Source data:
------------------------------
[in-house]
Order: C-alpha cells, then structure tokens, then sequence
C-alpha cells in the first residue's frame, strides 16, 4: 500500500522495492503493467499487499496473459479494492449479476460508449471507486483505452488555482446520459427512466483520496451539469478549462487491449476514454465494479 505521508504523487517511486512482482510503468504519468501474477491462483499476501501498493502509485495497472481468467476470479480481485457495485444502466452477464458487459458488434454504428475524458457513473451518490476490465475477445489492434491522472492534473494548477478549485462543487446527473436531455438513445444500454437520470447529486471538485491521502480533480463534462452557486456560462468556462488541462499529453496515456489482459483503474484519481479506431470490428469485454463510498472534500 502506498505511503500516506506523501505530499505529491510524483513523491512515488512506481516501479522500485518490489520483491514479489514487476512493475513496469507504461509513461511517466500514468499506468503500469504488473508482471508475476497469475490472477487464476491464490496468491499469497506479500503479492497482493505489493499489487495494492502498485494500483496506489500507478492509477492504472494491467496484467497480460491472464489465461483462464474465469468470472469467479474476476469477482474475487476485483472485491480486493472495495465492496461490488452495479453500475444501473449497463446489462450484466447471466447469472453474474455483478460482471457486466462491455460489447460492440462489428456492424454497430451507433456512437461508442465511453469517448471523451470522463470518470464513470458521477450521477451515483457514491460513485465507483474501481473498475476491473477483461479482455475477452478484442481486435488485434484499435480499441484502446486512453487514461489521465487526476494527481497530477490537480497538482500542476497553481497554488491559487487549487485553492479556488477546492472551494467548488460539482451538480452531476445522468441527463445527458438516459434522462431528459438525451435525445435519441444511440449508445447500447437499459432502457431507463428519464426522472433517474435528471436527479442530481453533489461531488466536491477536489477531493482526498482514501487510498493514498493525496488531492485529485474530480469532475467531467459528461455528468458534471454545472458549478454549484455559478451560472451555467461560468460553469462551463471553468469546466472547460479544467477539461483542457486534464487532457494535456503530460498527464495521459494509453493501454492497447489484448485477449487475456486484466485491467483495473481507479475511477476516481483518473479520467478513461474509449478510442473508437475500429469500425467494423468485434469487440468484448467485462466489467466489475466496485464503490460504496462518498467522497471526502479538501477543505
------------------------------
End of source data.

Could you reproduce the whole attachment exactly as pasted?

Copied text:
[in-house]
Order: C-alpha cells, then structure tokens, then sequence
C-alpha cells in the first residue's frame, strides 16, 4: 500500500522495492503493467499487499496473459479494492449479476460508449471507486483505452488555482446520459427512466483520496451539469478549462487491449476514454465494479 505521508504523487517511486512482482510503468504519468501474477491462483499476501501498493502509485495497472481468467476470479480481485457495485444502466452477464458487459458488434454504428475524458457513473451518490476490465475477445489492434491522472492534473494548477478549485462543487446527473436531455438513445444500454437520470447529486471538485491521502480533480463534462452557486456560462468556462488541462499529453496515456489482459483503474484519481479506431470490428469485454463510498472534500 502506498505511503500516506506523501505530499505529491510524483513523491512515488512506481516501479522500485518490489520483491514479489514487476512493475513496469507504461509513461511517466500514468499506468503500469504488473508482471508475476497469475490472477487464476491464490496468491499469497506479500503479492497482493505489493499489487495494492502498485494500483496506489500507478492509477492504472494491467496484467497480460491472464489465461483462464474465469468470472469467479474476476469477482474475487476485483472485491480486493472495495465492496461490488452495479453500475444501473449497463446489462450484466447471466447469472453474474455483478460482471457486466462491455460489447460492440462489428456492424454497430451507433456512437461508442465511453469517448471523451470522463470518470464513470458521477450521477451515483457514491460513485465507483474501481473498475476491473477483461479482455475477452478484442481486435488485434484499435480499441484502446486512453487514461489521465487526476494527481497530477490537480497538482500542476497553481497554488491559487487549487485553492479556488477546492472551494467548488460539482451538480452531476445522468441527463445527458438516459434522462431528459438525451435525445435519441444511440449508445447500447437499459432502457431507463428519464426522472433517474435528471436527479442530481453533489461531488466536491477536489477531493482526498482514501487510498493514498493525496488531492485529485474530480469532475467531467459528461455528468458534471454545472458549478454549484455559478451560472451555467461560468460553469462551463471553468469546466472547460479544467477539461483542457486534464487532457494535456503530460498527464495521459494509453493501454492497447489484448485477449487475456486484466485491467483495473481507479475511477476516481483518473479520467478513461474509449478510442473508437475500429469500425467494423468485434469487440468484448467485462466489467466489475466496485464503490460504496462518498467522497471526502479538501477543505